Service Levels and Innovation

 Service Levels and Innovation I have been blogging my way through the theme that application workloads drive innovation into the underlying high-tech infrastructure. In my previous two posts I gave evidence that the disk array industry was itself launched by the evolution of application workloads. Both posts focused on the performance aspect of application workloads (the upper portion of the Y-axis displayed below).

For this post I’d like to highlight that innovation in high-tech is also driven by the service level needs of applications (the X-axis).


In my first post I mentioned that the Y-axis is a bit confusing. The units at the top (I/O performance) don’t match the units on the bottom (storage capacity). In a similar way the X-axis is a bit vague. Some would argue that the X-axis represents increasingly strict levels of governance, risk, and compliance (GRC).  Others would say that it represents the requirements on availability of IT infrastructure services (e.g. five nines, or downtime of less than six minutes per year).

At a high level, as the X-axis extends to the right, the application places increased criticality on protecting and accessing the correct application information. As it extends to the left, attributes such as correctness and availability become less critical to the application.

These service level requirements, historically, have driven innovation in the same way as performance requirements. In order to demonstrate this point, I’d like to pick up where I left off in the last post.

The First Disk Array Innovators

Symmetrix innovated with the introduction of a cached disk array. The resulting product was extremely popular, causing a “gravitational pull” of data onto more and more Symmetrix systems.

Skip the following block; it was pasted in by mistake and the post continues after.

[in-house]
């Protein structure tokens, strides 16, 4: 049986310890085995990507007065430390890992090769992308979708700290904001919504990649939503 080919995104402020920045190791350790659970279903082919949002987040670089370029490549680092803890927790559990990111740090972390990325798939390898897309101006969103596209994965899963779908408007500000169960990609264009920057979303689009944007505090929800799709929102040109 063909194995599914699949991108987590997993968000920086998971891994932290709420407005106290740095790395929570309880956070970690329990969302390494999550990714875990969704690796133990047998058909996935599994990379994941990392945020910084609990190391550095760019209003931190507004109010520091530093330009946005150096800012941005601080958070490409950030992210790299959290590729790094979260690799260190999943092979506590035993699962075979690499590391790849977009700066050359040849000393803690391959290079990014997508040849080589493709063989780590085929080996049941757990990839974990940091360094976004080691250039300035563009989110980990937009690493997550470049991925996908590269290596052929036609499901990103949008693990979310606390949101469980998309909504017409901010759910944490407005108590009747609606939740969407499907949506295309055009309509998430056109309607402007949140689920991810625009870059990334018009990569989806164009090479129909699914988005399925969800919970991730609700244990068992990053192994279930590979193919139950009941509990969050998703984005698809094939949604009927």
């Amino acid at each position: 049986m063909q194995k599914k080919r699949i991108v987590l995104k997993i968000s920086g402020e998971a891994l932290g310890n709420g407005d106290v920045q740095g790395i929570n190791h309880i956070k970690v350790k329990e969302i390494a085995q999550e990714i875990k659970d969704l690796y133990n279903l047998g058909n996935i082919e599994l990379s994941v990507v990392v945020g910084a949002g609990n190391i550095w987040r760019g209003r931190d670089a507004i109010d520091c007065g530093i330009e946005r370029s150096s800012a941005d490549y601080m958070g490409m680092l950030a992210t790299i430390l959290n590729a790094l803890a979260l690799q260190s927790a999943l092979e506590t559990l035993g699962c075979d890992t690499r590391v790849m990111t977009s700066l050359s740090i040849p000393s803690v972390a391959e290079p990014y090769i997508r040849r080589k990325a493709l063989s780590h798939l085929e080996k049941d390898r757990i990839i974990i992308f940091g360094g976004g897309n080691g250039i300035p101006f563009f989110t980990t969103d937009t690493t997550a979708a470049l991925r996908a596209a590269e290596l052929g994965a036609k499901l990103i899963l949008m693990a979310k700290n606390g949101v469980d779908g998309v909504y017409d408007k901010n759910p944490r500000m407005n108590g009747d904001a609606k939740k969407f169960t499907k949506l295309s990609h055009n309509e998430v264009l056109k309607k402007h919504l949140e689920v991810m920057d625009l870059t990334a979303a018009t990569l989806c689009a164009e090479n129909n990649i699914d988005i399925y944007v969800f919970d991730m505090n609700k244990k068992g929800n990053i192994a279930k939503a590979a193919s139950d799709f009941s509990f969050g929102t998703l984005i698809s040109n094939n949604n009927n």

In a similar way, CLARiiON innovated with the longest-lasting implementation of RAID5, and likewise customers began storing increased amounts of critical data onto the product.

Over time, users of both products realized that the lifeblood of their business was information, and they began to place very high service-level demands on their information infrastructure. Their disk array cabinets were holding massive amounts of disk drives, thus increasing the likeliness that one (or more) of those disks would fail.

Both product teams responded to evolving application workload service level requirements in two very different ways.

Timefinder and SRDF

In the 1990s the increased amount of disk drives on the customer’s premise increased the odds of a double disk failure, which could result in lost customer data. Standard practice at the time was tape backup and restore.

Some customers, however, wanted a higher service level in terms of the amount of time it took to get back up and running with a restored copy of the data. This workload requirement caused the Symmetrix engineers to innovate by creating local copies of the data inside the Symmetrix itself. These copies, known as BCVs (business continuance volumes) were part of a product offering known as TimeFinder, and could be used as a much faster backup and restore mechanism. Over the years TimeFinder has blazed a continuous trail of innovation and solved a number of other application service level use cases as well. TimeFinder copies have also been used for disaster recovery testing and validation, point-in-time recovery, database consistency checks, and test/dev of offline data.